Unlocking the power of sports: the impact of Olympic values in prison rehabilitation

Editor: Sylvain Laborde
Editorial assistant: Stella Wernicke, Ann-Katrin Hosch

This article has also been translated into French.

Discover how sports in prison foster empathy, health, and social reintegration. By practicing with the Olympic Spirit, inmates find a means to reconnect and rebuild themselves. A holistic approach that transcends barriers and provides a path to rehabilitation.
Image 1: The Olympic spirit goes far beyond professional atheletes.

On February 4, 2022, the Secretary-General of the United Nations (UN), António Guterres, congratulated the Olympic spirit of the athletes at the Beijing Winter Games in these terms: “It is my fervent hope that this spirit goes well beyond these Olympic Games, to remind everyone - participants and spectators - that we belong to the same human family [...] There is no limit to what we can achieve when we work together - for peace, for human rights, and for a healthy and well-being for all”. Over a century later, the words of Baron de Coubertin (founder of the modern Olympic Games) still resonate bitterly for modern societies in search of unity and peace. “What is this Olympic mindset? Olympians demonstrate mental dexterity and resilience; these traits are not necessarily inborn but are cultivated over time. Mental dexterity and resilience along with their individual skill sets separate Olympians from their peers in accomplishing their goals” [1]. Thus, it has always been expected of sports to embody the values of solidarity, cohesion, friendship, loyalty, effort, courage, respect [2]. And it is still this noble Olympic spirit of an educational and virtuous sport that will infuse the prison environment from the mid-20th century onwards. Before this period, the time for sports was indeed thought exclusively as an additional punishment to detention [3]. It took place during the exercise hour, where prisoners walked one behind the other at a dictated pace - an opportunity for the prison administration to further mark its power of coercion. Ultimately, before the mid-20th century, the prison continued to be a place of training and “meticulous control of bodily operations” [4, p. 139] to make them ever more docile [5]. Also, in the span of a century, prison sports went from being a punishment to being a liberation of the body. And it is precisely to transmit the values of solidarity towards even more well-being within the walls that the installation project of Street WorkOut (SWO) was launched in 2022 in penitentiary establishments in the Parisian region in France.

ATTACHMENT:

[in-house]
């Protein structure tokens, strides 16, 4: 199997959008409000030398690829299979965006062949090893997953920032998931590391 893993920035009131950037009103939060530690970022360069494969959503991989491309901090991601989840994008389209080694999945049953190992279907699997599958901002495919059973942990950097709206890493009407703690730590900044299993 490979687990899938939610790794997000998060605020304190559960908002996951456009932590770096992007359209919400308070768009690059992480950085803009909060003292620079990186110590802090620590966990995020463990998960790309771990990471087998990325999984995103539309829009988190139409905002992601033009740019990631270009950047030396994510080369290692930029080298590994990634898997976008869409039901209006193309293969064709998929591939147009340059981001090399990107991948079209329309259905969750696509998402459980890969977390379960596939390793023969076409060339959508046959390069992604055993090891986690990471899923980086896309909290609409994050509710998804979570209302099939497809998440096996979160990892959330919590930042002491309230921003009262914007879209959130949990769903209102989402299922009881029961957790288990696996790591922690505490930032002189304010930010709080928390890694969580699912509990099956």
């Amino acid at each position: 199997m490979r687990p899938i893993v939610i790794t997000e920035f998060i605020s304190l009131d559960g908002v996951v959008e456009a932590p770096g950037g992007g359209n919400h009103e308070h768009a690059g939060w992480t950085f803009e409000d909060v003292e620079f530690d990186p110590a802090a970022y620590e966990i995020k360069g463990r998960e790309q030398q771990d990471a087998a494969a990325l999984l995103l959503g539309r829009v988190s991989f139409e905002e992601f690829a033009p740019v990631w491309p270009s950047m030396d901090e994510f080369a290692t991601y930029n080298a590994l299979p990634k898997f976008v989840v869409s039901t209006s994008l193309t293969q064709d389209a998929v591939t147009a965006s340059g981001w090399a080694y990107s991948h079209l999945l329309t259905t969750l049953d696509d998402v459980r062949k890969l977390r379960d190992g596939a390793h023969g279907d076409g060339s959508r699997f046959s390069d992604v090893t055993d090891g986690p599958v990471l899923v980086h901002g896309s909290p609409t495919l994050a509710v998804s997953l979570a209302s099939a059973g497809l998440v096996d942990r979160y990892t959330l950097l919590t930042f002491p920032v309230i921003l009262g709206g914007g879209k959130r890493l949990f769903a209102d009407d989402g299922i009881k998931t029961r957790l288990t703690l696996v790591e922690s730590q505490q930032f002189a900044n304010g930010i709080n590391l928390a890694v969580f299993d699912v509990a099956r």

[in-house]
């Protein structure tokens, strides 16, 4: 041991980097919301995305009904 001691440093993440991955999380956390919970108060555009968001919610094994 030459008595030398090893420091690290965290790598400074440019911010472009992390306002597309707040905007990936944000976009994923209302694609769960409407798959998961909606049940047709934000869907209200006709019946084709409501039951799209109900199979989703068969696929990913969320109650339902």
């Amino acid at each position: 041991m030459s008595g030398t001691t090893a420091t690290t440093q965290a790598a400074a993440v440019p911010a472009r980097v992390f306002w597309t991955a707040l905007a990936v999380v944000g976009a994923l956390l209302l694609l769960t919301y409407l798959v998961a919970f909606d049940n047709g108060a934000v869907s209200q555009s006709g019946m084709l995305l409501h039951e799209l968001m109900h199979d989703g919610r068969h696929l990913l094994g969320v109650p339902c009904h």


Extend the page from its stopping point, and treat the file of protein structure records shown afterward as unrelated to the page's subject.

Metal structures in prison for sports

The SWO is a physical practice born in the United States in the 1990s, combining strength training, flexibility, and gymnastic agility in the tradition of calisthenics. This type of setup, materialized by a metal structure placed at the center of the exercise yards, has been implemented, first experimentally in 2022 in the detention centers of Poissy and Fleury-Mérogis, and later in Réau in 2023. This project, initiated by the Interregional Directorate of Penitentiary Services (DISP) in Paris with the support of the "Impact 2024" association, is on the verge of becoming widespread in other penitentiary institutions. It aims to use sports to promote well-being, civic engagement, inclusion, solidarity, equality, and the environment... in other words, the Olympic spirit.
Competitions in prison: exploring the Olympic spirit
On June 24, 2022, the first competition was organized remotely (via video conference) between teams of inmates from Poissy and Fleury-Mérogis detention centers. On October 23, 2023, another competition took place in person, this time at Fleury-Mérogis, bringing together inmates from Poissy, Fleury-Mérogis, and Réau detention centers. In both cases, inmates trained for these events, which we attended as spectators in the courtyard of Building D1 at Fleury. Over these two afternoons, we observed and engaged with several inmates to closely understand their experiences of self-transcendence and competition with others in the prison environment. Far from the stadiums, it was in prison that we sought to explore the Olympic spirit.

Opening ceremony and collective warm-up